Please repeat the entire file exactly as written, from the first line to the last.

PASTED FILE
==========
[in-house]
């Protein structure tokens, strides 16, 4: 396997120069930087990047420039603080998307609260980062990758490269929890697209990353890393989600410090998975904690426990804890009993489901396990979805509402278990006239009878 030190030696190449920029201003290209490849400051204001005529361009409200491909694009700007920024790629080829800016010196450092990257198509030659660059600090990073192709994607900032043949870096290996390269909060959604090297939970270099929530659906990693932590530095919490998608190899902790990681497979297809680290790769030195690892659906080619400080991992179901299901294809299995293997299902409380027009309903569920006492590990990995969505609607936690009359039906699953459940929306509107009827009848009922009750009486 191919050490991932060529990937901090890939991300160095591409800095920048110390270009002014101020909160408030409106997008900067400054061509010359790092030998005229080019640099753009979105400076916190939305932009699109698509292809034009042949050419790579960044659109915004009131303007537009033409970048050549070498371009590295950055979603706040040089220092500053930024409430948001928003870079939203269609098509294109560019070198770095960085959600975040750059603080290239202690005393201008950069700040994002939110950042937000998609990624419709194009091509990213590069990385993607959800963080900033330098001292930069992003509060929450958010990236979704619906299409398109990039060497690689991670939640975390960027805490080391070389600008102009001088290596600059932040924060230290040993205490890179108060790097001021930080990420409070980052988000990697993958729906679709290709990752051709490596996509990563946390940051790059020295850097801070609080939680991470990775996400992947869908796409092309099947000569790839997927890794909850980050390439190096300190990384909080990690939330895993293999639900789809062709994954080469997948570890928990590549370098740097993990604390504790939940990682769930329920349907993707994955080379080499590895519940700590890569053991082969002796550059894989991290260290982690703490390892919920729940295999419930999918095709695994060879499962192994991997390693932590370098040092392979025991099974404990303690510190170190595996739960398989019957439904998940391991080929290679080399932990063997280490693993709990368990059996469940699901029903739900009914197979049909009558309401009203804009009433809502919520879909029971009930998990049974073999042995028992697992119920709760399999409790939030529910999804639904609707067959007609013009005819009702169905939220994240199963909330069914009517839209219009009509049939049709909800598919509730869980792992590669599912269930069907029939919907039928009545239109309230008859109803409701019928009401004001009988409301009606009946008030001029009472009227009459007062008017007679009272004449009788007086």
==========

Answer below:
[in-house]
């Protein structure tokens, strides 16, 4: 396997120069930087990047420039603080998307609260980062990758490269929890697209990353890393989600410090998975904690426990804890009993489901396990979805509402278990006239009878 030190030696190449920029201003290209490849400051204001005529361009409200491909694009700007920024790629080829800016010196450092990257198509030659660059600090990073192709994607900032043949870096290996390269909060959604090297939970270099929530659906990693932590530095919490998608190899902790990681497979297809680290790769030195690892659906080619400080991992179901299901294809299995293997299902409380027009309903569920006492590990990995969505609607936690009359039906699953459940929306509107009827009848009922009750009486 191919050490991932060529990937901090890939991300160095591409800095920048110390270009002014101020909160408030409106997008900067400054061509010359790092030998005229080019640099753009979105400076916190939305932009699109698509292809034009042949050419790579960044659109915004009131303007537009033409970048050549070498371009590295950055979603706040040089220092500053930024409430948001928003870079939203269609098509294109560019070198770095960085959600975040750059603080290239202690005393201008950069700040994002939110950042937000998609990624419709194009091509990213590069990385993607959800963080900033330098001292930069992003509060929450958010990236979704619906299409398109990039060497690689991670939640975390960027805490080391070389600008102009001088290596600059932040924060230290040993205490890179108060790097001021930080990420409070980052988000990697993958729906679709290709990752051709490596996509990563946390940051790059020295850097801070609080939680991470990775996400992947869908796409092309099947000569790839997927890794909850980050390439190096300190990384909080990690939330895993293999639900789809062709994954080469997948570890928990590549370098740097993990604390504790939940990682769930329920349907993707994955080379080499590895519940700590890569053991082969002796550059894989991290260290982690703490390892919920729940295999419930999918095709695994060879499962192994991997390693932590370098040092392979025991099974404990303690510190170190595996739960398989019957439904998940391991080929290679080399932990063997280490693993709990368990059996469940699901029903739900009914197979049909009558309401009203804009009433809502919520879909029971009930998990049974073999042995028992697992119920709760399999409790939030529910999804639904609707067959007609013009005819009702169905939220994240199963909330069914009517839209219009009509049939049709909800598919509730869980792992590669599912269930069907029939919907039928009545239109309230008859109803409701019928009401004001009988409301009606009946008030001029009472009227009459007062008017007679009272004449009788007086």